Outrage over awards snubs is certainly nothing new, even with an awards organization as notoriously erratic as the Hollywood Foreign Press Association, which votes on the Golden Globe Awards.
And while the lack of nomination for Girls Trip star Tiffany Haddish, especially—not to mention the film itself—wound up its fair share of movie fans and award pundits, Haddish’s Girls Trip co-star Jada Pinkett Smith took to Twitter Tuesday afternoon to offer her own exasperated explanation: The Globes refused to even screen the film.
The actress sent out a series of tweets Tuesday afternoon connecting her dismay over the film’s omission to allegations that the film wasn’t seriously considered by the organization, eventually raising the point of systemic bias in the industry as a whole.
She began clarifying that she wasn’t bemoaning the lack of nominations, per se, but that she was “discouraged” that the HFPA wouldn’t, she alleges, “even WATCH the movie.”
(A source with knowledge tells The Daily Beast that there was a screening on July 18 and the HFPA was also invited to the film’s premiere.)
Special HFPA screenings and press conferences are common for films that are being seriously considered by the organization for awards, and arguably necessary in order for films and performances to be nominated. So necessary, in fact, that several awards pundits joked that the surprise three nominations for Ridley Scott’s All the Money in the World resulted from the organization’s flattery over being the first people to screen the film. “The film may well deserve the recognition,” wrote The Hollywood Reporter’s Scott Feinberg, “but it also may have been graded on a curve.”
“Girls Trip was one of the most successful films this summer & Tiff was hands down the funniest person on screen in 2017 and we couldn’t get eyes on the film or a press conference,” she tweeted. “How could a nom happen & how much more critical acclaim must a movie have to simply get a screening?”
According to Pinkett Smith, Haddish has even already been invited to present at the ceremony, despite the fact that her film wasn’t deemed worthy of screening.
There will certainly be critics who would make the case that Girls Trip deserved as much consideration as films like The Greatest Showman, The Disaster Artist, and I, Tonya, all of which earned Best Picture — Comedy or Musical bids. That’s not to mention the optics of Haddish, one of the year’s biggest breakout stars in one of its most successful comedies, omitted in favor of The Leisure Seeker’s Helen Mirren or Victoria & Abdul’s Judi Dench, two, yes, “traditional” awards contenders, albeit in little-seen films.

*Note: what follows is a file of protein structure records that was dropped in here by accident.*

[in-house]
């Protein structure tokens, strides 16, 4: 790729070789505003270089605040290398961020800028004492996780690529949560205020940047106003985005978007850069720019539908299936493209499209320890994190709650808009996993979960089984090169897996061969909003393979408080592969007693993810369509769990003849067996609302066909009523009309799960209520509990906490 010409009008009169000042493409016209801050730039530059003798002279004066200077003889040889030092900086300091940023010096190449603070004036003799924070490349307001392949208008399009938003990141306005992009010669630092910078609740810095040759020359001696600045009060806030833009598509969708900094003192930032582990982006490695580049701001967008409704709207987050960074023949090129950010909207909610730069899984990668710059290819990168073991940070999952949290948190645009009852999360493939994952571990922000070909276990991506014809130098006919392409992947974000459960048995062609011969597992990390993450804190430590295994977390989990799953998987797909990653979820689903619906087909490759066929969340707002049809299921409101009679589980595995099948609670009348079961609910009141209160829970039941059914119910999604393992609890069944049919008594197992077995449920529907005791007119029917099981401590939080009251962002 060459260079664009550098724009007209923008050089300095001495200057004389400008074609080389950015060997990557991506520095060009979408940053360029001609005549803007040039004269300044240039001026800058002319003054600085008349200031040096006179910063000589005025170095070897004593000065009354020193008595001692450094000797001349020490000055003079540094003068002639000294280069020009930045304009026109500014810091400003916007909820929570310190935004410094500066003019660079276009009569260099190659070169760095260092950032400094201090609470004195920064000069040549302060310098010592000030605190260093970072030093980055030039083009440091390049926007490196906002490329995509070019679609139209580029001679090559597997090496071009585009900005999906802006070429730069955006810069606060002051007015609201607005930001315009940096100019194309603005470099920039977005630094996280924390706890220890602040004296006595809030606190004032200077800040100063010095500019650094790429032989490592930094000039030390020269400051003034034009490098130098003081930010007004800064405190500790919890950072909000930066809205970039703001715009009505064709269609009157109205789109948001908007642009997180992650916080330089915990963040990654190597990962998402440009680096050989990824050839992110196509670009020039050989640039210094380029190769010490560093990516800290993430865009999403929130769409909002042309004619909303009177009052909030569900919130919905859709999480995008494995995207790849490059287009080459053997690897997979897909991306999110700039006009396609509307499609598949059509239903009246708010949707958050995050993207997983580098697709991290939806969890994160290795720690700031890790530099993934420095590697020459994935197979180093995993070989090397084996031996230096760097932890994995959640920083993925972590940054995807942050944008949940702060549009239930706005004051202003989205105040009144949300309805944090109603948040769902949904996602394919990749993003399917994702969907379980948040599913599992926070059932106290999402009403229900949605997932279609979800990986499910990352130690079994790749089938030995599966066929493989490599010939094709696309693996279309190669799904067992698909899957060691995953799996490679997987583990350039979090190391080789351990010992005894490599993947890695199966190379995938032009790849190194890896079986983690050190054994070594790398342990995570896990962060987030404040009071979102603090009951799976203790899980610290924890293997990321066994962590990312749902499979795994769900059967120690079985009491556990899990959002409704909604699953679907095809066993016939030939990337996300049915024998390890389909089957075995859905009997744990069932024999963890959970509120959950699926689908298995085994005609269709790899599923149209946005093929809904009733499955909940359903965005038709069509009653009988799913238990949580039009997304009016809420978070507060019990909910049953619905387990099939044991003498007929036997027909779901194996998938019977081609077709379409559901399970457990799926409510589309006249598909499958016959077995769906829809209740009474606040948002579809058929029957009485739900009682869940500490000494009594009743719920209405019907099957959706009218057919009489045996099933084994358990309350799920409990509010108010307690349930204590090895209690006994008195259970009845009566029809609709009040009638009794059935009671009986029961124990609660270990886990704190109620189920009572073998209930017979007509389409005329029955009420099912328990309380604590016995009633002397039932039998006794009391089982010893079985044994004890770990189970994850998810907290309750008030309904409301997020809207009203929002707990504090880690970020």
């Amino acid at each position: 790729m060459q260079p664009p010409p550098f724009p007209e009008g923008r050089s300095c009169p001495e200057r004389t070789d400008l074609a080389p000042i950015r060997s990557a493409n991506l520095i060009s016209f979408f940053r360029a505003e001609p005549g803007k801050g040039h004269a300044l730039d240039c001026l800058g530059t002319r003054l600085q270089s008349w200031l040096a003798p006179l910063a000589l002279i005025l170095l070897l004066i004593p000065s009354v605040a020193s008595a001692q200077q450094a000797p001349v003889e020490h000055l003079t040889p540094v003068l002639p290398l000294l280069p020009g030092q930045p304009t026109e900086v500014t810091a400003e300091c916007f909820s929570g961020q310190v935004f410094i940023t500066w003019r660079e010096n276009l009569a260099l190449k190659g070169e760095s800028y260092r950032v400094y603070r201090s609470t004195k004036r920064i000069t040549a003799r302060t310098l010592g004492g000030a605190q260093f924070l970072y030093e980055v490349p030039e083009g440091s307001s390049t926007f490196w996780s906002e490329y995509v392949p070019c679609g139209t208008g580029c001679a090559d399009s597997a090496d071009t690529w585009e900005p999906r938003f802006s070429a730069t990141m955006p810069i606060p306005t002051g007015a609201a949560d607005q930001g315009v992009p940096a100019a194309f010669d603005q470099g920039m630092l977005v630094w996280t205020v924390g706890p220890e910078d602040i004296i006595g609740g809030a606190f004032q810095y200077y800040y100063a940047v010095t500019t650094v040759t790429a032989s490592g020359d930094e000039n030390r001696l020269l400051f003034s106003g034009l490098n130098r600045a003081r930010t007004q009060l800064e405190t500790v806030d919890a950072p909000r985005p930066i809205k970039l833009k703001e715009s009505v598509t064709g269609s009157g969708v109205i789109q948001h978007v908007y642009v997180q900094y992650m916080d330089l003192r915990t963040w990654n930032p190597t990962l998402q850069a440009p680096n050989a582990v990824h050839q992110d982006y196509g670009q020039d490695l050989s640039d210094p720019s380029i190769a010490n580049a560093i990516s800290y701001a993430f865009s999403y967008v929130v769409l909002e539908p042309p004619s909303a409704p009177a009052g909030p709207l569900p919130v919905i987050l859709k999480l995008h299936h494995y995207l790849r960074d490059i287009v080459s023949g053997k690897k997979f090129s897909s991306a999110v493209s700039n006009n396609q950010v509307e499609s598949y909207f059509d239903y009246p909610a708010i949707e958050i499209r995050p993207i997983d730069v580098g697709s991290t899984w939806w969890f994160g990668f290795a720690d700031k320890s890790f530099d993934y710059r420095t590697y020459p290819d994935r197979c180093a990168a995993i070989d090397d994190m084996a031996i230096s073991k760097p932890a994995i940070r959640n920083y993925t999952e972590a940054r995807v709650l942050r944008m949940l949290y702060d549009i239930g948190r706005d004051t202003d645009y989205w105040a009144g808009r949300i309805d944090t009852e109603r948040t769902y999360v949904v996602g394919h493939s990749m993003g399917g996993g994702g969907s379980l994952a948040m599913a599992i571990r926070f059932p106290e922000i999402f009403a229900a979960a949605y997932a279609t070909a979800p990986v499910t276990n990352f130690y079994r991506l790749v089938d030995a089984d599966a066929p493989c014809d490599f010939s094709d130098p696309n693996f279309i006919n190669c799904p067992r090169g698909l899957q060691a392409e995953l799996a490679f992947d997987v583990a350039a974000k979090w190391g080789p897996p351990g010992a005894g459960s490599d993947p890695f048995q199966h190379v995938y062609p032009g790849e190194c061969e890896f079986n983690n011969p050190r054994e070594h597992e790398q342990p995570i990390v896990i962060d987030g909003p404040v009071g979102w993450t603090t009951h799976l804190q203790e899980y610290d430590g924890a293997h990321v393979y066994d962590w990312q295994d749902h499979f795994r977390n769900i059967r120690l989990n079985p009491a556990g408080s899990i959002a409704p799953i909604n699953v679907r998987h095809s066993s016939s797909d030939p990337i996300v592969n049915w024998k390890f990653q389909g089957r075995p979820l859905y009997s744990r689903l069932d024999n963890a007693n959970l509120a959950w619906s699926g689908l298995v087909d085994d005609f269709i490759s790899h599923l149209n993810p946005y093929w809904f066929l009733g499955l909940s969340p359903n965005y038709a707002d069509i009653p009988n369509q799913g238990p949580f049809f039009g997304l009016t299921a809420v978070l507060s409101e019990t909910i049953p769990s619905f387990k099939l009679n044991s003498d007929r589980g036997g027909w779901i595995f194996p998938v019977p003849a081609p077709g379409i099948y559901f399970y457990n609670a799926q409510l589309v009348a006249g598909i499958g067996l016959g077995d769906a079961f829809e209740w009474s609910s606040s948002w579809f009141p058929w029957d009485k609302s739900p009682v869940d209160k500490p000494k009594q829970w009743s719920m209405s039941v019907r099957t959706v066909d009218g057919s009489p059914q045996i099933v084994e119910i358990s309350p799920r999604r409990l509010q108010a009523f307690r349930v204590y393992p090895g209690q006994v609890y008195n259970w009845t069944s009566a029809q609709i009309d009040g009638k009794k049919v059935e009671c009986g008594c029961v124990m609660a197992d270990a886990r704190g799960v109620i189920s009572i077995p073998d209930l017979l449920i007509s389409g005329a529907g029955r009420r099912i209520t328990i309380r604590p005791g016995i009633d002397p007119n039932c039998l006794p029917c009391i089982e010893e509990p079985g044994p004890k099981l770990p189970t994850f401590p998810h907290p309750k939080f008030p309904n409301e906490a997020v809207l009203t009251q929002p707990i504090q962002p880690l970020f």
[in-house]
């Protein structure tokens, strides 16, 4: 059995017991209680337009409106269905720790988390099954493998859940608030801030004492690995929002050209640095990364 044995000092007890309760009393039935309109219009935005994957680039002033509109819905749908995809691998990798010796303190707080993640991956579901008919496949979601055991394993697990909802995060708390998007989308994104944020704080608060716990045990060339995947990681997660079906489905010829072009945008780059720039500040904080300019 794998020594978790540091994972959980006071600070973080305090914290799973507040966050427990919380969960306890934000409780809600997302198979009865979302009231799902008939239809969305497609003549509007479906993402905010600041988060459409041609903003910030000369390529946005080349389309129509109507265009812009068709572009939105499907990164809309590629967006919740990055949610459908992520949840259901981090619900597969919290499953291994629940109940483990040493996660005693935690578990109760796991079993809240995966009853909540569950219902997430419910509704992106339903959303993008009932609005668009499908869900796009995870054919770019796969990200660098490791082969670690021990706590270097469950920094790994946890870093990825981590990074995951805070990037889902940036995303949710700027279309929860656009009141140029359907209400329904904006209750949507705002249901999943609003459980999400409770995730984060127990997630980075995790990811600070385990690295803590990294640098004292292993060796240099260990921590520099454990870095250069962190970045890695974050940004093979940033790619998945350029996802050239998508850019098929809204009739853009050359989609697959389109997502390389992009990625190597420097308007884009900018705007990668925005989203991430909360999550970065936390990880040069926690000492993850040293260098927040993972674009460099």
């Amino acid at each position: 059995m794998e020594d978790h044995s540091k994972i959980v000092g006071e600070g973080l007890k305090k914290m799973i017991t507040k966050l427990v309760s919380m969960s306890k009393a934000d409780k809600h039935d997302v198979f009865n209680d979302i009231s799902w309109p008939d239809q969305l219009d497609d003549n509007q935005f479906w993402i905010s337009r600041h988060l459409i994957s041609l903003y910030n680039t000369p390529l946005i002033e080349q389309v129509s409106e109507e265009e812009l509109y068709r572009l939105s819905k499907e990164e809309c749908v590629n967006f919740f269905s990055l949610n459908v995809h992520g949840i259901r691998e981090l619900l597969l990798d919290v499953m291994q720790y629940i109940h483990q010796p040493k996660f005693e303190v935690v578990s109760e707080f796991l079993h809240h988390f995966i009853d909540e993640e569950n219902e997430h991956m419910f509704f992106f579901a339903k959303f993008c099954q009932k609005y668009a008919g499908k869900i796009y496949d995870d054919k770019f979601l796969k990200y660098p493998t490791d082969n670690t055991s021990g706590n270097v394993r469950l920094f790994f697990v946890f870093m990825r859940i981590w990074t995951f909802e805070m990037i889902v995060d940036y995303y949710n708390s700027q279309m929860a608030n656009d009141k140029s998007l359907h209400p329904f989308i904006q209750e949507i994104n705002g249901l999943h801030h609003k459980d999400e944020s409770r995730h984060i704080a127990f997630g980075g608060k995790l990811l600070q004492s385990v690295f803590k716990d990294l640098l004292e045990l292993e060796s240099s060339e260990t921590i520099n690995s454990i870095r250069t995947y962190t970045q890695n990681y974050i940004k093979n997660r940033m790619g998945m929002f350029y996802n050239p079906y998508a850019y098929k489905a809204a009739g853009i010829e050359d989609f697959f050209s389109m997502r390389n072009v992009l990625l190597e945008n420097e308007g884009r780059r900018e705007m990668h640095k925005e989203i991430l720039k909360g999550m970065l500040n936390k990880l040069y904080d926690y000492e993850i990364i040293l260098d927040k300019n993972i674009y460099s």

“This isn’t about shaming, this is the about the need for discussion of an antiquated system,” Pinkett Smith tweeted. “And I dare not invalidate all the many journalist[s] and people from all walks of life who have supported this movie by defining the issue as simply...racism. Hollywood has systems in place that must learn to expand its concepts of race, gender equality and inclusion in regards to its perceptions of art across the board.”
This year’s Golden Globe nominees hardly resemble the inexcusable whiteout that earned the Academy so much flack when, two years in a row, no actors of color were nominated—despite a plethora of deserving contenders. Mudbound’s Mary J. Blige, Roman Israel, Esq.’s Denzel Washington, Downsizing’s Hong Chau, The Shape of Water’s Octavia Spencer, and Get Out’s Daniel Kaluuya are all represented, with Get Out garnering a Best Picture — Comedy or Musical nod as well.
But there was still warranted outcry about diversity when Monday’s nominations were announced, with no female directors making it into the Best Director race—especially Lady Bird’s Greta Gerwig—and the failure to recognize the industry’s watershed moment ushered in by Patty Jenkins’ Wonder Woman by denying the film and its star, Gal Gadot, any nominations.
Plus, Get Out’s Jordan Peele was curiously absent in Best Screenplay and Best Director. Kumail Nanjiani’s The Big Sick, predicted to be a major Globes player, was snubbed completely.
Pinkett Smith broadened her Girls Trip commentary to react to this as well, including the category placement of Get Out.
“The fact that the brilliance of The Big Sick movie went unnoticed and the fact that one of the most prolific films of the year, Get Out, is considered comedy...illuminates the depths of the sunken place...for real.
“Moments like this occur so that we have an opportunity to discuss, recreate and regenerate old paradigms,” she concluded. “It’s all about growth. Love.”
Again, a source with knowledge tells The Daily Beast that there was in fact a HFPA Girls Trip screening. But Pinkett Smith is continuing a vital conversation that she helped spread, somewhat controversially, when she called for a boycott of the Oscars in 2016 over the lack of diversity in its nominees.
“Is it time that people of color recognize how much power, influence, that we have amassed, that we no longer need to ask to be invited anywhere?” she said at the time. “Begging for acknowledgement, or even asking, diminishes dignity and diminishes power. And we are a dignified people, and we are powerful. So let’s let the Academy do them, with all grace and love. And let’s do us, differently.”